Guam’s Governor Presses Forward with Controversial Appeal

October 23, 2019 − by CIR2 − in Case Updates − Comments Off on Guam’s Governor Presses Forward with Controversial Appeal

[Update: New counsel for Guam has filed a motion for extension of petition deadline with Justice Kagan’s office 10-28-19]

On October 21, the governor of Guam, Lou Leon Guerrero, announced that she intends to appeal the recent Ninth Circuit decision, which declared Guam’s plebiscite law unconstitutional. The law in question would have restricted the right to vote in a plebiscite regarding the future of Guam’s relationship with the United States to “native inhabitants of Guam.” The Ninth Circuit invalidated the law, finding that the term “native inhabitant of Guam” was defined in such a way that restricted the right to vote along racial lines in violation of the Fifteenth Amendment.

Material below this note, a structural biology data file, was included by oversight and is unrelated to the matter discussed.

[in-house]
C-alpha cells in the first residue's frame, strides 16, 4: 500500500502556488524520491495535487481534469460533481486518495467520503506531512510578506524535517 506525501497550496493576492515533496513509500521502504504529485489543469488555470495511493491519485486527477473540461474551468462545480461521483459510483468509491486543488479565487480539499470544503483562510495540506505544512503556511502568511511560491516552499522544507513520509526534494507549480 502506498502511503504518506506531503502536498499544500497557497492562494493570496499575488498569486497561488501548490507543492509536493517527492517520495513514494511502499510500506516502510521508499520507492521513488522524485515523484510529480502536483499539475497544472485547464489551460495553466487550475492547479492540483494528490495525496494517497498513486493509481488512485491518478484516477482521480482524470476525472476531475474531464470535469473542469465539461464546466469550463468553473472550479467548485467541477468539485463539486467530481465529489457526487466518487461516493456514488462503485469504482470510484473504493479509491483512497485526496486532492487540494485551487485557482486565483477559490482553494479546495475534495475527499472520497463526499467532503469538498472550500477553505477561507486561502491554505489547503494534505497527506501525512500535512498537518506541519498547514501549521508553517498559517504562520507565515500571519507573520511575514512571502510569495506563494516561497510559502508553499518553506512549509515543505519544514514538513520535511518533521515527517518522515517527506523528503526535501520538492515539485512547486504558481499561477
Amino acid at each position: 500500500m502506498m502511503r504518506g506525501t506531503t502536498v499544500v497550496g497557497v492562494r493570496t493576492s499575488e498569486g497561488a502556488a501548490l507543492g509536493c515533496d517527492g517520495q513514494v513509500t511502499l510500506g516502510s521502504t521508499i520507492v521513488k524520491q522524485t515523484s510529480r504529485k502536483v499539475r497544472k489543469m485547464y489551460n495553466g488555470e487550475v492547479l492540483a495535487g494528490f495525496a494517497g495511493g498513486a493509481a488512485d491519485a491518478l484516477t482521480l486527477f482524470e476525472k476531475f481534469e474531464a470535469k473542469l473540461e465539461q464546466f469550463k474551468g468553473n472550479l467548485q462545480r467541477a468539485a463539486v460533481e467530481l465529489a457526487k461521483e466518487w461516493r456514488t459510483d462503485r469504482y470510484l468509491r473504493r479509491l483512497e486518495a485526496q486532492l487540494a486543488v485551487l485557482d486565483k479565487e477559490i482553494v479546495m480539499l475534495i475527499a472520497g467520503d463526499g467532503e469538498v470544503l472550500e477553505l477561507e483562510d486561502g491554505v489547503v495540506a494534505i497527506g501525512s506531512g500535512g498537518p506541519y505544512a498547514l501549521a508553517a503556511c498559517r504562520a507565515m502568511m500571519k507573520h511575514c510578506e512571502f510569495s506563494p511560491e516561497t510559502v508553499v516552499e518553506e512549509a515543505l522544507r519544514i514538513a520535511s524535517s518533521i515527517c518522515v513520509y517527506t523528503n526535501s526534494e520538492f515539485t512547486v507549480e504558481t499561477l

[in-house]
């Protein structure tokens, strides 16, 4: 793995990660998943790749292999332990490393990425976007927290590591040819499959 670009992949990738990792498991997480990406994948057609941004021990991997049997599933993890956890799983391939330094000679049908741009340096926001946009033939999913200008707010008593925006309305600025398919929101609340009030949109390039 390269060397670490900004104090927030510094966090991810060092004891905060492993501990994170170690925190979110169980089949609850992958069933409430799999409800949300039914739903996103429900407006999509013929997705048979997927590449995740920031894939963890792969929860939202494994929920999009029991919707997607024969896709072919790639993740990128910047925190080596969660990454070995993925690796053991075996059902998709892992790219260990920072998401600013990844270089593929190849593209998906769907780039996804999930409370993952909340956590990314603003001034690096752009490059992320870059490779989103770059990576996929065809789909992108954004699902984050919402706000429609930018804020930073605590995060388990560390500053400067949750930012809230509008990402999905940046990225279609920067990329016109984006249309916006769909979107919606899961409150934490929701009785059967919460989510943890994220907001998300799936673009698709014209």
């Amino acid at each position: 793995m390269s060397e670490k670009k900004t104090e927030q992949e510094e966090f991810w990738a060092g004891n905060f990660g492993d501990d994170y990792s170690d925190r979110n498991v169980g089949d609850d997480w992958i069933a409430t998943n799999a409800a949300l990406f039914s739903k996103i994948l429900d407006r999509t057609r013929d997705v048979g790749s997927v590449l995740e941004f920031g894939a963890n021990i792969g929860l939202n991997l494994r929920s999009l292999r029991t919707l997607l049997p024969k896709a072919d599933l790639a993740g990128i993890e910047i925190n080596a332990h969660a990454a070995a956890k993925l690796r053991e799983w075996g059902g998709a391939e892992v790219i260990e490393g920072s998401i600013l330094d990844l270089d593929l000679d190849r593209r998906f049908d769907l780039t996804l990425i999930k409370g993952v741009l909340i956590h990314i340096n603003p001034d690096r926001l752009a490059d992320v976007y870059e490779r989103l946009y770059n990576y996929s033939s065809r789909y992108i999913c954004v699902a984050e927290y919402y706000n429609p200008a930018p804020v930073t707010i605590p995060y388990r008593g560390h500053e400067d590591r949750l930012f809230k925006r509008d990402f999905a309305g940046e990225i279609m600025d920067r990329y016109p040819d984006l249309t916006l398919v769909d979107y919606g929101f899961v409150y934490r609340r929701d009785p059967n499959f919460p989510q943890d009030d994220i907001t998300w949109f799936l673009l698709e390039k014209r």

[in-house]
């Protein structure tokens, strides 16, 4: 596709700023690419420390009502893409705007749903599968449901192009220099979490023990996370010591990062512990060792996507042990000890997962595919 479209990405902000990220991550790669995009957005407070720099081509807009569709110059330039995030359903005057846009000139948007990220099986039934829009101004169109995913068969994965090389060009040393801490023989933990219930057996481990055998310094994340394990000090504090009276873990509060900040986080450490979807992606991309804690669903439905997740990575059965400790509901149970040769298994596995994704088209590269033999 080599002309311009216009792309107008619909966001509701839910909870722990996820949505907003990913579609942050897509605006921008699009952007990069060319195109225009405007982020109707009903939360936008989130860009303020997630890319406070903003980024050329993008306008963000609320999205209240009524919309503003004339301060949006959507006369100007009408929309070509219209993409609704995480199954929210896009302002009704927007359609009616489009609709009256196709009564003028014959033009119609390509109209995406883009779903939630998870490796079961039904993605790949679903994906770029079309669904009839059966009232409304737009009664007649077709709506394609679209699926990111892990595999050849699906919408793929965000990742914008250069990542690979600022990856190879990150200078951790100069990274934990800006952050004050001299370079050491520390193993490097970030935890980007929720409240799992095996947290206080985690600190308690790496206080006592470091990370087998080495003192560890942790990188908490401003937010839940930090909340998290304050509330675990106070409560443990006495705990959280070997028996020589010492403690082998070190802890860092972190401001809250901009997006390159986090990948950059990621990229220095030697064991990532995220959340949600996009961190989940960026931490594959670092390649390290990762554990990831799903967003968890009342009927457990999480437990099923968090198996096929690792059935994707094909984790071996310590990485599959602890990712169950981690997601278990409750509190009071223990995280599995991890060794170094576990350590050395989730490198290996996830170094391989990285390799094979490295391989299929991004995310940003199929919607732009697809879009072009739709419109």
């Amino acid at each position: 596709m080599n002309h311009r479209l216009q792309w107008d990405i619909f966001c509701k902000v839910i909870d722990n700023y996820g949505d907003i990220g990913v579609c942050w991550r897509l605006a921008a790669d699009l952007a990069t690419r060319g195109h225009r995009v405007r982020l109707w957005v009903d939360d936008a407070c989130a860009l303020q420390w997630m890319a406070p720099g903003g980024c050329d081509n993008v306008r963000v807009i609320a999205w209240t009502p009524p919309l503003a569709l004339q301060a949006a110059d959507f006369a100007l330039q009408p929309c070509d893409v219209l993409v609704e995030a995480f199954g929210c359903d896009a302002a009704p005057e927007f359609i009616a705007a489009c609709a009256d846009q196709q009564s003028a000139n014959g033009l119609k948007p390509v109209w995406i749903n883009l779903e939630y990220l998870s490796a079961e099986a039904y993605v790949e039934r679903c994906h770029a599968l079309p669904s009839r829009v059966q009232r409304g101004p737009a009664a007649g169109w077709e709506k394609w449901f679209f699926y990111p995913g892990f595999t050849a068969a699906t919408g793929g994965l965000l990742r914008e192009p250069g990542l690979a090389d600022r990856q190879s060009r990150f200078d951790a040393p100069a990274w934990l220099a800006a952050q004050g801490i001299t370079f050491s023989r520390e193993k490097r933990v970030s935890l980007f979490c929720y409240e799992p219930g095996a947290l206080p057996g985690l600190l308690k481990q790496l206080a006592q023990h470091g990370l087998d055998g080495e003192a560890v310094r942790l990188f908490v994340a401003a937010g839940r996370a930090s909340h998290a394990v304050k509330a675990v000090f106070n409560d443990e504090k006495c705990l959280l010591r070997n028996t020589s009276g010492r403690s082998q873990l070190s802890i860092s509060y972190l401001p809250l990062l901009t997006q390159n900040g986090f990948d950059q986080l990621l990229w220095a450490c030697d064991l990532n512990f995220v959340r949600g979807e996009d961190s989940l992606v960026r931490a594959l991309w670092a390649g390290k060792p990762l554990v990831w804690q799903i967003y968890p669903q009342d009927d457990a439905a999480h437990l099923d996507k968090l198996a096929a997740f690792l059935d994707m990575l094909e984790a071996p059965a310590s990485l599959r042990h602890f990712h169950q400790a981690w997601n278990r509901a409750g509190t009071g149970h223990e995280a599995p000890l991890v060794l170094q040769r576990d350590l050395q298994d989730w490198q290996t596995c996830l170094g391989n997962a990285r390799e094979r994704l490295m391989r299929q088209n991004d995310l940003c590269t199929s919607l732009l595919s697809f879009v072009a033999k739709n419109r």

The decision to pursue this case has been controversial. Guam’s publicly elected attorney general has voiced his concern with the governor’s decision to proceed with the appeal. Guam’s delegate to the House of Representatives, Michael San Nicolas, has expressed disagreement with the substance of the law, stating that he would prefer to see a vote that “includes everyone.”

Guam will not have much time to file an appeal with the Supreme Court. The deadline to file for an extension has already passed, and Guam’s attorneys have not acted. Unless Guam’s attorneys can demonstrate that “extraordinary circumstances” prevented filing for an extension by the deadline, they will be required to submit their full appeal in a matter of days.

More about this case:

Comments are closed.